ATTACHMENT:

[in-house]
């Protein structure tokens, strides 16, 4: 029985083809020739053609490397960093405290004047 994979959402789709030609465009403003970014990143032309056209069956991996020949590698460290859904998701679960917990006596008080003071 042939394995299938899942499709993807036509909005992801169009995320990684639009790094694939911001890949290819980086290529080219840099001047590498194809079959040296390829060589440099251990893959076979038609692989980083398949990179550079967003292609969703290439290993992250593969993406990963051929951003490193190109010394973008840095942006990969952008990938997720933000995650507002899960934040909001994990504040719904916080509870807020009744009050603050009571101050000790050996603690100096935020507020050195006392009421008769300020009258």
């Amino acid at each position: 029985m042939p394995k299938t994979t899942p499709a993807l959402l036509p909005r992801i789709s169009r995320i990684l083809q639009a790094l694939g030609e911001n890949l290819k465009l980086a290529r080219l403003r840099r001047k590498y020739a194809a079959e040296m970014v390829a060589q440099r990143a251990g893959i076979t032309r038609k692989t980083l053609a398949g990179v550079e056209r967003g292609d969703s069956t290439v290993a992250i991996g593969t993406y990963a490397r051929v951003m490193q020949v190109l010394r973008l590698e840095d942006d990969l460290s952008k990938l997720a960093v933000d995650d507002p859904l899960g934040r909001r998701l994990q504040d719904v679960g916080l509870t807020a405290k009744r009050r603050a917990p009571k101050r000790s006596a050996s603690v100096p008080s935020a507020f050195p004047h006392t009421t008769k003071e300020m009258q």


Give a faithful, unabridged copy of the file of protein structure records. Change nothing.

[in-house]
């Protein structure tokens, strides 16, 4: 029985083809020739053609490397960093405290004047 994979959402789709030609465009403003970014990143032309056209069956991996020949590698460290859904998701679960917990006596008080003071 042939394995299938899942499709993807036509909005992801169009995320990684639009790094694939911001890949290819980086290529080219840099001047590498194809079959040296390829060589440099251990893959076979038609692989980083398949990179550079967003292609969703290439290993992250593969993406990963051929951003490193190109010394973008840095942006990969952008990938997720933000995650507002899960934040909001994990504040719904916080509870807020009744009050603050009571101050000790050996603690100096935020507020050195006392009421008769300020009258």
């Amino acid at each position: 029985m042939p394995k299938t994979t899942p499709a993807l959402l036509p909005r992801i789709s169009r995320i990684l083809q639009a790094l694939g030609e911001n890949l290819k465009l980086a290529r080219l403003r840099r001047k590498y020739a194809a079959e040296m970014v390829a060589q440099r990143a251990g893959i076979t032309r038609k692989t980083l053609a398949g990179v550079e056209r967003g292609d969703s069956t290439v290993a992250i991996g593969t993406y990963a490397r051929v951003m490193q020949v190109l010394r973008l590698e840095d942006d990969l460290s952008k990938l997720a960093v933000d995650d507002p859904l899960g934040r909001r998701l994990q504040d719904v679960g916080l509870t807020a405290k009744r009050r603050a917990p009571k101050r000790s006596a050996s603690v100096p008080s935020a507020f050195p004047h006392t009421t008769k003071e300020m009258q």